Many in the GOP show a marked antipathy to facts.
They deny evolution (despite scientific consensus).
They deny global warming (never mind that permafrost and polar ice caps are melting).
They deny that decreasing taxes increases the national debt (they choose not to remember that national debt soared because of lower taxes in the Reagan and Bush years).
They deny that European countries with public health or single-payer options spend less of their gross domestic products on health care, with better outcomes.
They deny that government regulation can help the economy, even though inadequate regulation of the financial industry catastrophically damaged the American economy in 2008.
It is more fun to live with fantasy than facts, believing that lower taxes can decrease the national debt and that electing conservatives will lead to a smaller government (the number of federal employees increased in the Ronald Reagan and George W. Bush years).
Consider these Kansas budget numbers:
▪ $278 million — the 2015 fiscal year budget shortfall after Gov. Sam Brownback cut income taxes on top earners and certain small businesses.
▪ $141 million — the cuts in highway funds ($100 million) and public-employee pensions ($41 million) to help plug the deficit in the current budget.
▪ $1 billion — the amount that revenue is expected to fall short by the end of the 2016 fiscal year.
Compare those figures to these for the Koch brothers:
▪ $80 billion — the estimated net worth of Charles and David Koch ($40 billion each) — 13 times the 2014 Kansas budget of $5.9 billion.
▪ $900 million — the amount the Koch brothers plan to spend in the 2016 election to help elect politicians who will further lower taxes and weaken environmental and workplace regulations.
▪ Unknown — how many millions they’re saving in Kansas income taxes.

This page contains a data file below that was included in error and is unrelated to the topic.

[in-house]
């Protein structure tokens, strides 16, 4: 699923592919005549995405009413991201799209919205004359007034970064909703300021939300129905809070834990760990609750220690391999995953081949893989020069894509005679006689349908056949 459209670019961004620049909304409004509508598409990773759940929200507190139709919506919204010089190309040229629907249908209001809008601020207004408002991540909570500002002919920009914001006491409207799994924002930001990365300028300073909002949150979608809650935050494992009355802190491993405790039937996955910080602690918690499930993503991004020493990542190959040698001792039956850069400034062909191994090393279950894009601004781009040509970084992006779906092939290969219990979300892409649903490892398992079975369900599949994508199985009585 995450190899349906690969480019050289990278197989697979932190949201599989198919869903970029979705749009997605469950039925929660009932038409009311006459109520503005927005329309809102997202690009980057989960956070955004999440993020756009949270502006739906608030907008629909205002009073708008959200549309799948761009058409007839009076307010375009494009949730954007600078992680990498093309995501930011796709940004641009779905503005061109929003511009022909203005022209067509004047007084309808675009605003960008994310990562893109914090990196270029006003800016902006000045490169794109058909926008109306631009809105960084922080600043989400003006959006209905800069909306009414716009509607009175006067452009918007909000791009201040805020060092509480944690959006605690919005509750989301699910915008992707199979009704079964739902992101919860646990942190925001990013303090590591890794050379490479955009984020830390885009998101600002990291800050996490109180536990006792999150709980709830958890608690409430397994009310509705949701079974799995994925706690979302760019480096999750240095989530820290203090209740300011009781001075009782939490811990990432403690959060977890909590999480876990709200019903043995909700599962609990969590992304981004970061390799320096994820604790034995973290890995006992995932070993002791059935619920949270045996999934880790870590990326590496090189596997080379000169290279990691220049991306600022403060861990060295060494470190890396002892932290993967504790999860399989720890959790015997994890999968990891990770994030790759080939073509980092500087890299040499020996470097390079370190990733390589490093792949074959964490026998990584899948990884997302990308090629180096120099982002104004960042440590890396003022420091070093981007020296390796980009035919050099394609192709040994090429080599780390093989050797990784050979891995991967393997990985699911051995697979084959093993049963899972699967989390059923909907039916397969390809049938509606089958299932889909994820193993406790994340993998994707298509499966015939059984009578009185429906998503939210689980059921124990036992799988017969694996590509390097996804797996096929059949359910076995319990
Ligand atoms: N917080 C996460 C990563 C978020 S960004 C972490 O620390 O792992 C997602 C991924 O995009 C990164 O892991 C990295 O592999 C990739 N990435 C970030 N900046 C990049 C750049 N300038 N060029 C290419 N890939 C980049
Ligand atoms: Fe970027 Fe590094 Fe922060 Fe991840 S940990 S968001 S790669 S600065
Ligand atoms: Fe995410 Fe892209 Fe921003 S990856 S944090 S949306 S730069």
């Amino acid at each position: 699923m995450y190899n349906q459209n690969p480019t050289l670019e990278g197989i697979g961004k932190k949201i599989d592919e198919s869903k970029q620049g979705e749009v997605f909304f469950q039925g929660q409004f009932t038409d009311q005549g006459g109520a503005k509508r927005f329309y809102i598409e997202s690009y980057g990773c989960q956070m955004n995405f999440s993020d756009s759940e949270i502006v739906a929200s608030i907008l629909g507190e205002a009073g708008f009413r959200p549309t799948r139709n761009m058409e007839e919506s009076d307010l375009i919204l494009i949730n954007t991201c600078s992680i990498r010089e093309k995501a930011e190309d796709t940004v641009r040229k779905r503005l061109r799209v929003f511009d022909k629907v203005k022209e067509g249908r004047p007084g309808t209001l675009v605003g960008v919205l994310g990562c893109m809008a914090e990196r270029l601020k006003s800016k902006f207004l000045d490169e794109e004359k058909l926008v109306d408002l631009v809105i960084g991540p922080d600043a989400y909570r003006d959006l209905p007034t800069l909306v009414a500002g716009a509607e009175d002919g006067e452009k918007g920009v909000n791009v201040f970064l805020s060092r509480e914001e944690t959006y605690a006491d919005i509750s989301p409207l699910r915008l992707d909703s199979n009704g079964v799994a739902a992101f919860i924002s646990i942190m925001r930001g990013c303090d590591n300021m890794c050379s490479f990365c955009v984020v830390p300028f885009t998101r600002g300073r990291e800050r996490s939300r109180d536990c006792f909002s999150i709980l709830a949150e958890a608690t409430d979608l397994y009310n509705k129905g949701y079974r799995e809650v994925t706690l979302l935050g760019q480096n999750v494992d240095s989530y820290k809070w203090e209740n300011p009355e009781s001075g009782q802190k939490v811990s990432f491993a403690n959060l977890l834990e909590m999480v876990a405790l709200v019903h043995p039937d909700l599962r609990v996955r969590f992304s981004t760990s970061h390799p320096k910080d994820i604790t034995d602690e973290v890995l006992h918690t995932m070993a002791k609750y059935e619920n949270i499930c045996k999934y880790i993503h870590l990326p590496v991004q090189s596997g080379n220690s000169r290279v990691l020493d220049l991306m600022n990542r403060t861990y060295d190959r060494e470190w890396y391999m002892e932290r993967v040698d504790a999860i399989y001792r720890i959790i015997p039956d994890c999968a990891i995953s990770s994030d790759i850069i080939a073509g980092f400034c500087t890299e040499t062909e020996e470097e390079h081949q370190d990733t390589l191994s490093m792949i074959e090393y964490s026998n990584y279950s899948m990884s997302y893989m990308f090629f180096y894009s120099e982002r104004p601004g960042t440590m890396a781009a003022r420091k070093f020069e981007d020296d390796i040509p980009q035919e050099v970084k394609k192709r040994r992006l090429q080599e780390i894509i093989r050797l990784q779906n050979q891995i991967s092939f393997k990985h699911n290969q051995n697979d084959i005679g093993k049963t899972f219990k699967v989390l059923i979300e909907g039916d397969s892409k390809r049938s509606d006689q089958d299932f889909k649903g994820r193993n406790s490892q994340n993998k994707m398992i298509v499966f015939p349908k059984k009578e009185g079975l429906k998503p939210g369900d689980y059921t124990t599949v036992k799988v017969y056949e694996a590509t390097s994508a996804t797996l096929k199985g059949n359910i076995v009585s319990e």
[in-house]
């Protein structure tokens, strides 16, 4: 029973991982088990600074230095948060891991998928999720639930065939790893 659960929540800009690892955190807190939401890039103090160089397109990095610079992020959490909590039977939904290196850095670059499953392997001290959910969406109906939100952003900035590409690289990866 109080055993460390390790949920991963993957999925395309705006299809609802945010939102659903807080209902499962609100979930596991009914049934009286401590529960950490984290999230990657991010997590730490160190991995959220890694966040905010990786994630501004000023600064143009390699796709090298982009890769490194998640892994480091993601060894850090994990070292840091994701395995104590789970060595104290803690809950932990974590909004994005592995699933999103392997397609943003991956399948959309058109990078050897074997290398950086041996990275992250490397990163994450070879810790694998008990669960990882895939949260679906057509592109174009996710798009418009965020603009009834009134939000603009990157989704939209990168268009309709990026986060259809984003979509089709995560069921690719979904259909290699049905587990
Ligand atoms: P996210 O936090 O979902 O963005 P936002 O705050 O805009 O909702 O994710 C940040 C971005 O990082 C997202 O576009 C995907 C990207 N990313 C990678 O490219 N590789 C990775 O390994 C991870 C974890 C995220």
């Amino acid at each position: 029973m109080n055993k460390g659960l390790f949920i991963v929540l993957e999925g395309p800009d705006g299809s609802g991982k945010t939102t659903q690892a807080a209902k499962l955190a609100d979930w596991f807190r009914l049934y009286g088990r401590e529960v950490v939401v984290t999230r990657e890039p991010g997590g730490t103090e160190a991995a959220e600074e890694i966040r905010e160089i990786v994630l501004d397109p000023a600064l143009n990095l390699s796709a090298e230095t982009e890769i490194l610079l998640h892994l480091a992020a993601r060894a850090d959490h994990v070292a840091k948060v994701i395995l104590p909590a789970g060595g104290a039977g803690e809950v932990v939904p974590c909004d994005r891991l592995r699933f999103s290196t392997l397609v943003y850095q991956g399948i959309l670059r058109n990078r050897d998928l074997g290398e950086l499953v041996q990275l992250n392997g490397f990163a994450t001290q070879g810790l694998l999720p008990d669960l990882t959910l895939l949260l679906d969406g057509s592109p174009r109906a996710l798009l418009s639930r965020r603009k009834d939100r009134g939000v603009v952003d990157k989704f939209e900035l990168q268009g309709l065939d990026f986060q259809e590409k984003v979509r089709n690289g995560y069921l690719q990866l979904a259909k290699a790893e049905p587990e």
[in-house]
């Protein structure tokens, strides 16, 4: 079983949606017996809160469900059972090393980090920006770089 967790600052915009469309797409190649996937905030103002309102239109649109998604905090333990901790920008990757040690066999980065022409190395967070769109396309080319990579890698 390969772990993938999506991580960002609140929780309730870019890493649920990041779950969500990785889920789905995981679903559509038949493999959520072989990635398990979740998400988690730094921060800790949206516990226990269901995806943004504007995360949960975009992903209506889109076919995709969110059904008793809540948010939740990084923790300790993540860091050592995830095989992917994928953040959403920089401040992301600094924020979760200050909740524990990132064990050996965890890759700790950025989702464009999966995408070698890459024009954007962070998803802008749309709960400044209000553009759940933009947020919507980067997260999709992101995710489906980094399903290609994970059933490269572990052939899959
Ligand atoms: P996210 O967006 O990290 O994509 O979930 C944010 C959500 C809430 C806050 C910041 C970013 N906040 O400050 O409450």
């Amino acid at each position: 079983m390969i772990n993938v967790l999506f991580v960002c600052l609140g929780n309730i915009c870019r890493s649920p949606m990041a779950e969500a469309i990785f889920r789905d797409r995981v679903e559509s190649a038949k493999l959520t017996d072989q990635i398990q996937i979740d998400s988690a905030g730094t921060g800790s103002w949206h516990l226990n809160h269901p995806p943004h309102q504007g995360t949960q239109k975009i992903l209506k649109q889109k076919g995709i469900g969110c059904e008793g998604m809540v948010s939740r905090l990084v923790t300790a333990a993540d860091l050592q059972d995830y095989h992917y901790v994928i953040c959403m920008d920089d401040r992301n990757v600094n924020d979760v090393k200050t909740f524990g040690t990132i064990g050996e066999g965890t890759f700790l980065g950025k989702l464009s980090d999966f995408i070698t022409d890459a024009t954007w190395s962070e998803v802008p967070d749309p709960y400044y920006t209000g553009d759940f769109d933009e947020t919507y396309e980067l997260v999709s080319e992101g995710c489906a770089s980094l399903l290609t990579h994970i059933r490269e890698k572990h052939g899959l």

It seems the only thing the Koch brothers can’t buy is our respect. They should pattern themselves after Ewing Kauffman (“Let KC have baseball”) instead of Marie Antoinette (“Let them eat cake”).
I’ve decided after watching years of bull, the top management of the National Rifle Association are for the criminal and the cowardly thug.
Any honest citizen can walk into a gun store and buy a gun. If you’re a criminal, cowardly thug or crazy, you can buy any kind of weapon you want at a gun show.
If you can reach the counter and have enough cash, you can buy any kind of assault gun, ammunition clip and anything short of a cannon.
About 35,000 people are killed in car accidents every year in the United States. About 30,000 people are killed every year by guns.
You could fill the Sunday paper with all the rules and regulations regarding cars and still not have enough space. You could put all the rules and regulations regarding guns on a postage stamp.
Not only that, our esteemed legislatures passed laws that you can’t sue the gun manufacturers.
The automobile manufacturers would love that — no recalls and no responsibility for any default. If all the wheels fell off your brand new car and you hit a loaded school bus, it would not be the carmakers’ fault.
I’m old, and I don’t want to leave this world to my children and grandchildren without some kind of hope of not getting killed by some stupid coward.
If we can’t have background checks at gun shows, then eliminate the gun shows.
We should tighten the rules for background checks so that unreliable people can’t buy a gun.
Gov. Nixon’s failure
Missouri Gov. Jay Nixon wants to explore the idea of Interstate 70 becoming a toll road.
I am open to the idea because people who use the road would pay for it. At the same time, it is a federal highway, and some responsibility belongs to the federal government.